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For Young Engineer Prabowo Setiawan ‘18, the Sky’s No Limit

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Could the toys we loved as children predict our future careers? Just ask Prabowo Setiawan ‘18, a mechanical engineering major and University Scholar.

Prabowo Setiawan
Prabowo Setiawan ’18

Setiawan began playing with Lego Bionicles when he was five. Today he is building rockets as a member of the Stony Brook Chapter of the American Institute of Aeronautics and Astronautics (AIAA). This past month the AIAA participated in the NASA student launch competition, which entails building a high-power model rocket launch vehicle.

“I was able to put the Bionicles together even an early age,” he said. “My interest in building things has just increased as I grew older.”

As a boy, Setiawan fantasized about  flying to many of the nearly 17,000 islands that make up the Indonesian archipelago, where he lived for the first 15 years of his life. That fueled his desire to get an education that might help him improve air transportation from island to island.

The Indonesian education system, with its emphasis on math and science, trained Setiawan to think logically and helped him realize that if he immersed himself in these subjects he could someday aid in the invention of new technologies. Setiawan joined his school’s team to prepare for the Indonesian Olympiad for physics and chemistry with the chance to compete nationally. As a teenager, he left his homeland and moved to the United States when his father took a job as an economist for the New York branch of Bank Indonesia.

“At first, I only planned to spend time in the United States as long as my father was here,” Setiawan says, “but when I was I was given the chance to stay and go to a university here instead of leaving Queens with my family, I took that opportunity.”

Setiawan’s interest lies mainly in aerodynamics and propulsion.

“I believe that by reducing the weight of airplanes using two distinct materials that act together to provide novel qualities both chemically and mechanically, fuel efficiency can be increased,” he says. “If airplane companies do not worry about fuel as much, they can concentrate on developing and improving other features of the airplanes, one of which is travel time.” Setiawan admits to an ulterior motive: He makes the 23-hour flight back to Indonesia annually.

Prabowo Setiawan
Prabowo Setiawan sands off a piston, part of the rocket’s deployment system.

But Setiawan’s dreams extend even beyond earth’s gravitational pull — to space — where he thinks humankind needs to start looking to exploring for minerals and other natural resources that we are rapidly depleting.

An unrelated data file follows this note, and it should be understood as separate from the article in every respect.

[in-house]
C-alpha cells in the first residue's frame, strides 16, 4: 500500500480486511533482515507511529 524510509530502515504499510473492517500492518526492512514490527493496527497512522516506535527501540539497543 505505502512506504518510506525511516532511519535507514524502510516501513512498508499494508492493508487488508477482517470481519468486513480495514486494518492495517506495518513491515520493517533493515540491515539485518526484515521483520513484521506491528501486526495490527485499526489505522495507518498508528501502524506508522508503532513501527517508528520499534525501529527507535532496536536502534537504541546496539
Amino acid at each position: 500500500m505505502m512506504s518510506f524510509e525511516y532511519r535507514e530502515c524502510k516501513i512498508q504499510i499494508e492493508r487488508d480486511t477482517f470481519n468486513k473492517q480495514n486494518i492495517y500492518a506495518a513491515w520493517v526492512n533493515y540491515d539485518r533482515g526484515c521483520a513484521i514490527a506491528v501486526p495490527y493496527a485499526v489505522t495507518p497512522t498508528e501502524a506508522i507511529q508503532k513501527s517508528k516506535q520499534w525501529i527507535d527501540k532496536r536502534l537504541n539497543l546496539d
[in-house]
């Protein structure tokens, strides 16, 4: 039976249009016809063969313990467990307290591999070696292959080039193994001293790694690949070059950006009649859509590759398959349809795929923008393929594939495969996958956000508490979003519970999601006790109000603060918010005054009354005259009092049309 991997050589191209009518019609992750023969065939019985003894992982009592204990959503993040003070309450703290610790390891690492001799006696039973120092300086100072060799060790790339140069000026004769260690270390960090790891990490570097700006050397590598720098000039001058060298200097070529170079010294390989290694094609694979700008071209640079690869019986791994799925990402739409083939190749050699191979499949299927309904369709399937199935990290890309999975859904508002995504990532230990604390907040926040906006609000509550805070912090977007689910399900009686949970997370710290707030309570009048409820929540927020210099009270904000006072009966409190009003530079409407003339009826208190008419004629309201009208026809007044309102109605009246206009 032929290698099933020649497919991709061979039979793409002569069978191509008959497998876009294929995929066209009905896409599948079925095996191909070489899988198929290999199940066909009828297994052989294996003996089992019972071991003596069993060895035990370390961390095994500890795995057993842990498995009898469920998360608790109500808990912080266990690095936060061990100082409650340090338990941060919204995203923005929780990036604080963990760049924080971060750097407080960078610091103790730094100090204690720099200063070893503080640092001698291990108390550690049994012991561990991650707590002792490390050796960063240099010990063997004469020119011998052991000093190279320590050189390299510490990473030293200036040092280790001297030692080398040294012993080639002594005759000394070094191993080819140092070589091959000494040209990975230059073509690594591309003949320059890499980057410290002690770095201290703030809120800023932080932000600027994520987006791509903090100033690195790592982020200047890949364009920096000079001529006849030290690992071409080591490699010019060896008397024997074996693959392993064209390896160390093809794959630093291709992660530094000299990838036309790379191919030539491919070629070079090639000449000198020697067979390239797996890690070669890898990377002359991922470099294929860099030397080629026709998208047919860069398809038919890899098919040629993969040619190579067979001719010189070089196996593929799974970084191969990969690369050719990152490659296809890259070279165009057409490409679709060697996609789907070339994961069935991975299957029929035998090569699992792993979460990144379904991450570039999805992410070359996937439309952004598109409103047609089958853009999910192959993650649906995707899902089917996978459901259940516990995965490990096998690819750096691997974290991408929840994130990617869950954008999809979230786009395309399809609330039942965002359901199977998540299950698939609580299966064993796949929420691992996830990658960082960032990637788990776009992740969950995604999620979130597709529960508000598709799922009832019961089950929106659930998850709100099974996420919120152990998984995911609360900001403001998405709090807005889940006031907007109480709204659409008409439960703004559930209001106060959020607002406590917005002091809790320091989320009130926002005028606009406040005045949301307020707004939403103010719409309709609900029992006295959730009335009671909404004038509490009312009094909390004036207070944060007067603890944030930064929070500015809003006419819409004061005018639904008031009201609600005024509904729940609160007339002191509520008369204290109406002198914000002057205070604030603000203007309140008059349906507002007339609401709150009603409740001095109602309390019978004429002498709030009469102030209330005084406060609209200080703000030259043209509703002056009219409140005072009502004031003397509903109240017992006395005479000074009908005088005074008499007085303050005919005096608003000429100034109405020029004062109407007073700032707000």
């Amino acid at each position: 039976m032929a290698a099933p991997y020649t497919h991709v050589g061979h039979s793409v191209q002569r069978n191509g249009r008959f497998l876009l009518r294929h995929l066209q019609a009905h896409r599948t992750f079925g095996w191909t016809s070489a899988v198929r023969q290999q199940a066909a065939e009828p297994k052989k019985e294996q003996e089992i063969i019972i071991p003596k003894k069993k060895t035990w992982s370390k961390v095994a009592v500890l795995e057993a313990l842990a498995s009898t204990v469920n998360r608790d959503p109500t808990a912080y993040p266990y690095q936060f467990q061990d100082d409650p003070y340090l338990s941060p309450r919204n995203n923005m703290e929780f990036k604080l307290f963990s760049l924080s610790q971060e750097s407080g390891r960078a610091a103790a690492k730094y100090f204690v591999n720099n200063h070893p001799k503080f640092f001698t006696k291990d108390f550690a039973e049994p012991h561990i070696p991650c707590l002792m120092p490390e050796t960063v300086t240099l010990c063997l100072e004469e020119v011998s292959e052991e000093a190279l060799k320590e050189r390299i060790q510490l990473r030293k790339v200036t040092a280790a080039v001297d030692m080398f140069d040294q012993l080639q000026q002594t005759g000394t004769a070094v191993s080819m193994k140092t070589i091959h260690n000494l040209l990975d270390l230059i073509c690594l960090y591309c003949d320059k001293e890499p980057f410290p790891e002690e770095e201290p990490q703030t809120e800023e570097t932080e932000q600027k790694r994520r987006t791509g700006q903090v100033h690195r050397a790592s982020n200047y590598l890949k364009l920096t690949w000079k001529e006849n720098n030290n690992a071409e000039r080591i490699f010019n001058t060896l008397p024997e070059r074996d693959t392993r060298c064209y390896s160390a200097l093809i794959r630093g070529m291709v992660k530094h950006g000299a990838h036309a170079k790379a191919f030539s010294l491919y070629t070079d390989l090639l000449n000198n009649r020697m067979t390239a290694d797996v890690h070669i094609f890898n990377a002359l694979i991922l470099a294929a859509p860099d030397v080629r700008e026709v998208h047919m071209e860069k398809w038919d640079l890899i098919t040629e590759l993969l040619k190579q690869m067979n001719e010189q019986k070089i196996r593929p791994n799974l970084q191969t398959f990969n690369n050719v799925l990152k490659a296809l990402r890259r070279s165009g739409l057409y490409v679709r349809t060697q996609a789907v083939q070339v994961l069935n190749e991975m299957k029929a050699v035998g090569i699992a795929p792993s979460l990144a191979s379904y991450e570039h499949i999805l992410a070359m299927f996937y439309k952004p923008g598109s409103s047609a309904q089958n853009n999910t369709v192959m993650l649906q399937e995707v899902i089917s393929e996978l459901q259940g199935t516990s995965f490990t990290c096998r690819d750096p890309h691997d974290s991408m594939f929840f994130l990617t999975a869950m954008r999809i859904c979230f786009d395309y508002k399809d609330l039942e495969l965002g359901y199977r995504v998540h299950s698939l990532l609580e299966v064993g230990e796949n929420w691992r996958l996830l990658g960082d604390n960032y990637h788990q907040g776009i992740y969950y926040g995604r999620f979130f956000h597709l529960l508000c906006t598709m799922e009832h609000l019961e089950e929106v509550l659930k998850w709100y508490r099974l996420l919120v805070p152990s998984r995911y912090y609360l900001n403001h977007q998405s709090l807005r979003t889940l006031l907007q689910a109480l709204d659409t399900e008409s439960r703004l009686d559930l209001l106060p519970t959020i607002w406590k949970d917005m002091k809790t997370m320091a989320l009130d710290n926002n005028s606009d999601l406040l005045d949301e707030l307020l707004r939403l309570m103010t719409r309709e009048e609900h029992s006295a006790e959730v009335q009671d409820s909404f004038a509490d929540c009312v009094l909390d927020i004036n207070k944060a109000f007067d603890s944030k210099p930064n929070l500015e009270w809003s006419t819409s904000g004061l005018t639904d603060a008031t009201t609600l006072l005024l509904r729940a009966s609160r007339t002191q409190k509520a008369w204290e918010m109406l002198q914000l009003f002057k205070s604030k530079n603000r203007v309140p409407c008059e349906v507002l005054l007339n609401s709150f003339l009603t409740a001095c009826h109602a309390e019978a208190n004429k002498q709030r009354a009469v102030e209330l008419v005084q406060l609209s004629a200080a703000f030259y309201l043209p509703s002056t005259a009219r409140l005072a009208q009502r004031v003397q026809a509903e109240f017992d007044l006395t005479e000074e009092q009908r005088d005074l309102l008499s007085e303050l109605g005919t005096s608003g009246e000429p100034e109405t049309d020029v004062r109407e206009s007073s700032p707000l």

“Eventually the human race may need a new place to live other than Earth, either because we run out of resources or become overpopulated and run out of room,” he said.

For now, Setiawan is content serving as the vehicle structure team captain in the NASA Student Launch Competition that took place in early April in Huntsville, Alabama.

But in order to compete, he and his fellow engineers were put to the test. The process began in January, when his team launched Big Bertha — assisted by mentors from LIARS (Long Island Advanced Rocketry Society). Setiawan said that the rocket, which is two feet long and weighed only about one pound, ascended approximately 224 feet. The launches that followed were roughly 1500-feet high for the sub-scale and a mile high for the full-scale model.

The vehicle must achieve certain goals provided by NASA, such as delivering a payload in the form of a rover carrying a solar panel. To organize the design process, his team divided itself into four subsystem teams: propulsion, structure, recovery and payload. Launches must be properly executed in approved locations by rocketry clubs that have the permission to do so.

“Only individuals with high-power rocketry qualifications and who possess National Association of Rocketry high power certification are allowed to handle these motors,” he said. “We are confident that these launches will not present any danger to the public mainly due to a safety officer’s thorough review prior to every launch. If we get the green light we can proceed. If not, we have to go back and make the necessary changes.”

For the Huntsville competition, Setiawan and his team built a BOWOW Heavy rocket that failed the test launch in early March, said Setiawan. “The bottom of our rocket completely sheared off, which led to our rocket breaking apart during ascent,” he said.


Flight of the BOWOW

But they were determined to press on. Despite having only three weeks to rebuild an entirely new rocket in order to meet NASA’s requirement for the competition, Setiawan’s team came up with a logistic plan to fabricate another one. What could go wrong, did go wrong, however.

“The design of the rocket had to be changed due to the unavailability of the former material of the airframe,” said Setiawan. “We had to order a fiberglass airframe instead, which in turn changed the dimension of our launch vehicle. The motor supplier also had an accident within their warehouse, which forced our team to choose another motor for the upcoming flight test.”

To qualify, the team delivered an impressive result as the BOWOW Heavy 3.0 launched successfully and passed the flight test, clearing the vehicle to compete in Huntsville. NASA is in the process of evaluating the results of the competition.

“Since we are a rookie team, we are hoping to be named Rookie of the Year,” said Setiawan. “This will depend on the overall points accumulated throughout the competition.”

This seasonedrookie” engineer meanwhile is busily applying to graduate programs and maintaining an open mind about his prospects.

“Once I have enough experience, I would love to start my own company and help innovate the aerospace industry.”

— Glenn Jochum

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